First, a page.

• Be willing and able to participate in rational debate leading to a conclusion.

  • Understand the value of constructive debate.

  • Accept that you win some, you lose some; it’s usually nothing personal and there’s really no point in taking defeats to heart.

  • Maintain confidentially where requested and agree when it will be expected.

  • Share leadership and responsibility and take time to communicate the intention of, and the approach to, the work we undertake.

  • Have confidence in, and adhere to, the mechanisms and processes of decision-making that we establish, accepting that the decisions of the majority are paramount.

  • Sustain an intention to involve each other and others rather than working in isolation.

  • Trust and have confidence and optimism in other people’s expertise, knowledge and intentions. Talk to each other not about each other.
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#3
After our first event our report include a set of values we'd adapted from Frome Council in Somerset, all of whose councillors were independent and not aligned with political parties. https://iffrome.org.uk/ways-of-working/.  

These were actually adopted by Aberdeen City Council.  They may to have grasped fully the implications but I think this was a significant achievement and one to keep visible here.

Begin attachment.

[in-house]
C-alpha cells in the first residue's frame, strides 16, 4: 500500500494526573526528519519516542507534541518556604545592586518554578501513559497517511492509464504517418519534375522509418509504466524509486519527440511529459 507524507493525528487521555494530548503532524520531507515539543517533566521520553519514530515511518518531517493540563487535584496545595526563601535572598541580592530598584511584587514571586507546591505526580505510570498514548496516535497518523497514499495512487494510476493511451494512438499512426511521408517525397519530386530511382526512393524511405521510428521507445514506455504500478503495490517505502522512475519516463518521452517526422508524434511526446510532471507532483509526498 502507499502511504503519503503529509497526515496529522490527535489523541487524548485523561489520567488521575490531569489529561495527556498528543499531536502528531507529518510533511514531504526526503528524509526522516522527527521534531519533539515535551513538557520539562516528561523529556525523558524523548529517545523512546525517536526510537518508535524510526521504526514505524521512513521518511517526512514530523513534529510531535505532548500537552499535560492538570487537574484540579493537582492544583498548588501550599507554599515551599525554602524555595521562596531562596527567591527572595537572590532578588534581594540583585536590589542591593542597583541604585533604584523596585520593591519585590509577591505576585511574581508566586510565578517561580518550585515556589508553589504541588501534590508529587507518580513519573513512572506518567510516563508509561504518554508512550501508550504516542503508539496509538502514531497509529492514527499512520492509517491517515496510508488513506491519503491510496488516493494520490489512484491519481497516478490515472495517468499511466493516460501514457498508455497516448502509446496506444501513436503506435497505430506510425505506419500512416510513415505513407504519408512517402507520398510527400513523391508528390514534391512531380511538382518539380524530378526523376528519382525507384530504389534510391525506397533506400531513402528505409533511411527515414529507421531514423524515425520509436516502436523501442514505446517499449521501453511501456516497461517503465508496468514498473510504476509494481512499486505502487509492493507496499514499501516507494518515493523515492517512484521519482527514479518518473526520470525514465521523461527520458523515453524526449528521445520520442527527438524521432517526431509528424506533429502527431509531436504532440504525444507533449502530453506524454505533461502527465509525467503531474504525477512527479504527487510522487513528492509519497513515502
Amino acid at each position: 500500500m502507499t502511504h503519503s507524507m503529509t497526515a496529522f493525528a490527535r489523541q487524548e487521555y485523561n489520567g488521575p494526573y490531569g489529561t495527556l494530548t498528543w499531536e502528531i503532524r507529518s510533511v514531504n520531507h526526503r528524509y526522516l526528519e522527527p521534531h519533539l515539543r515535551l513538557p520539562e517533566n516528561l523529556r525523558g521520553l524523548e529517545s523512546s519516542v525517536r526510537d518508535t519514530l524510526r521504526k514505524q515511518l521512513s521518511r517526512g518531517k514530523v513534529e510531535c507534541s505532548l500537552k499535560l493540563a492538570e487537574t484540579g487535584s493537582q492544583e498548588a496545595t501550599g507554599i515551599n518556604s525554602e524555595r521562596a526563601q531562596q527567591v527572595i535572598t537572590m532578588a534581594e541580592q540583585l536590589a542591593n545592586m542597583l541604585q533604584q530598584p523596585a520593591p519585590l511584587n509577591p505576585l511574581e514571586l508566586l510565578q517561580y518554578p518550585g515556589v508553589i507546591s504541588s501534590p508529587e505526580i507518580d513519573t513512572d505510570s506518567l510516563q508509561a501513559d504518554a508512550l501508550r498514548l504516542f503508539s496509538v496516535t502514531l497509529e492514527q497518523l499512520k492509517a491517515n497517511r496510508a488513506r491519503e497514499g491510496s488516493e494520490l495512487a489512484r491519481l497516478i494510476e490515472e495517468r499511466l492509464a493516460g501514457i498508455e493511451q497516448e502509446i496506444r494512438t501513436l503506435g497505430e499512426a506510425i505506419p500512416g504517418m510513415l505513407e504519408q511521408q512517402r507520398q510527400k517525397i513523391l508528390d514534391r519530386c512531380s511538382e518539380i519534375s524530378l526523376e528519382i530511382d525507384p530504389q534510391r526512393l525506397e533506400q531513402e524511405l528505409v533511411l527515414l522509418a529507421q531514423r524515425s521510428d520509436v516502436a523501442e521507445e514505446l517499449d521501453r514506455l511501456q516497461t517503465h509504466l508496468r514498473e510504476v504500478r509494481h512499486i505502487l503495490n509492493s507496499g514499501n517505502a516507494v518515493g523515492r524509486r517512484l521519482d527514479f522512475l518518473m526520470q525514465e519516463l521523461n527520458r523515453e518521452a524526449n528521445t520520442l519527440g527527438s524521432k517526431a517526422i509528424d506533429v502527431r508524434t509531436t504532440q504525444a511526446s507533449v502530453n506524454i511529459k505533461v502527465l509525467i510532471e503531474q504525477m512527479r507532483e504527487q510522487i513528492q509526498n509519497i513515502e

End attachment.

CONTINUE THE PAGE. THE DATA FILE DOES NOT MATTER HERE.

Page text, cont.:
Do you have the text that was adopted, Tony?  (to replace the following.)   

The Independents for Frome Ways of Working
[i]“The noble art of losing face will one day save the human race”.[/i]

These Values and Guidelines have been drafted by the group of 17 independent individuals elected to Frome Town Council in May 2015. They are based on the original Ways of Working adopted in 2011.
[b]Five Core Values[/b]
[b]Independence. [/b]We will each make up our own mind about each decision without reference to a shared dogma or ideology.
[b]Integrity. [/b]Decisions will be made in an open and understandable manner. Information will be made available even when we make mistakes and everyone will have the opportunity to influence decisions.
[b]Positivity. [/b]We will look for solutions, involving others in the discussions, not just describe problems.
[b]Creativity.[/b] Use new, or borrowed, ideas from within the group and the wider community to refresh what we do and how we do it.
[b]Respect.[/b] Understand that everyone has an equal voice and is worth listening to.
We will adhere to these values by challenging ourselves and each other to: